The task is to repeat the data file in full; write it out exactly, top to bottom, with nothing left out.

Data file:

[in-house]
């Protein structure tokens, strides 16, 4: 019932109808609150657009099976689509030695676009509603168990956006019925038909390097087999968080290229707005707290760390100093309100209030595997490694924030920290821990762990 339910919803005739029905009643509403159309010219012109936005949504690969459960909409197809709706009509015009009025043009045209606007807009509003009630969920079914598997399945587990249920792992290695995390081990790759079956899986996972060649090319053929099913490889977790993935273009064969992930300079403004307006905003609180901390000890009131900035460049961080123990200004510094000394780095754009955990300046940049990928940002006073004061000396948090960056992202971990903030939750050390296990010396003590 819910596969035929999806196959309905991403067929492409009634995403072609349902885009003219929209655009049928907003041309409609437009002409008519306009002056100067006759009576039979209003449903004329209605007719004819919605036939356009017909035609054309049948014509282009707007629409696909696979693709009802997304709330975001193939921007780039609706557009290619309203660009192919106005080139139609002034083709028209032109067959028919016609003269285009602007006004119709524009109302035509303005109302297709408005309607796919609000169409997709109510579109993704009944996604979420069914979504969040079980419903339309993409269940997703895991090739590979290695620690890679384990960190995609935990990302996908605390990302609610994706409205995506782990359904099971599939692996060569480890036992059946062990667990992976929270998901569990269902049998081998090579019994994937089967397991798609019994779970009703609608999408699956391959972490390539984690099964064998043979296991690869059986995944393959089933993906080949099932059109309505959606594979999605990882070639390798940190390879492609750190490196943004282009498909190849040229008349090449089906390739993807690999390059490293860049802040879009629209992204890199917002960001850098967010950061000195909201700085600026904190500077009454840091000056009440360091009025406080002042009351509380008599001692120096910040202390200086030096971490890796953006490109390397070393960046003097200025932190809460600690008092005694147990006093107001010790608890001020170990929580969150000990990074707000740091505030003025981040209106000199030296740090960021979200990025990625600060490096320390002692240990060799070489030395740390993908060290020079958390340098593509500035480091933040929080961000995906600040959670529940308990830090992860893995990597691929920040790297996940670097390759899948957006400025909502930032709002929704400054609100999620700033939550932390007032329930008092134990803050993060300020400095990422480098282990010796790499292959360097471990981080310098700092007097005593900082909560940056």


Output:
[in-house]
């Protein structure tokens, strides 16, 4: 019932109808609150657009099976689509030695676009509603168990956006019925038909390097087999968080290229707005707290760390100093309100209030595997490694924030920290821990762990 339910919803005739029905009643509403159309010219012109936005949504690969459960909409197809709706009509015009009025043009045209606007807009509003009630969920079914598997399945587990249920792992290695995390081990790759079956899986996972060649090319053929099913490889977790993935273009064969992930300079403004307006905003609180901390000890009131900035460049961080123990200004510094000394780095754009955990300046940049990928940002006073004061000396948090960056992202971990903030939750050390296990010396003590 819910596969035929999806196959309905991403067929492409009634995403072609349902885009003219929209655009049928907003041309409609437009002409008519306009002056100067006759009576039979209003449903004329209605007719004819919605036939356009017909035609054309049948014509282009707007629409696909696979693709009802997304709330975001193939921007780039609706557009290619309203660009192919106005080139139609002034083709028209032109067959028919016609003269285009602007006004119709524009109302035509303005109302297709408005309607796919609000169409997709109510579109993704009944996604979420069914979504969040079980419903339309993409269940997703895991090739590979290695620690890679384990960190995609935990990302996908605390990302609610994706409205995506782990359904099971599939692996060569480890036992059946062990667990992976929270998901569990269902049998081998090579019994994937089967397991798609019994779970009703609608999408699956391959972490390539984690099964064998043979296991690869059986995944393959089933993906080949099932059109309505959606594979999605990882070639390798940190390879492609750190490196943004282009498909190849040229008349090449089906390739993807690999390059490293860049802040879009629209992204890199917002960001850098967010950061000195909201700085600026904190500077009454840091000056009440360091009025406080002042009351509380008599001692120096910040202390200086030096971490890796953006490109390397070393960046003097200025932190809460600690008092005694147990006093107001010790608890001020170990929580969150000990990074707000740091505030003025981040209106000199030296740090960021979200990025990625600060490096320390002692240990060799070489030395740390993908060290020079958390340098593509500035480091933040929080961000995906600040959670529940308990830090992860893995990597691929920040790297996940670097390759899948957006400025909502930032709002929704400054609100999620700033939550932390007032329930008092134990803050993060300020400095990422480098282990010796790499292959360097471990981080310098700092007097005593900082909560940056």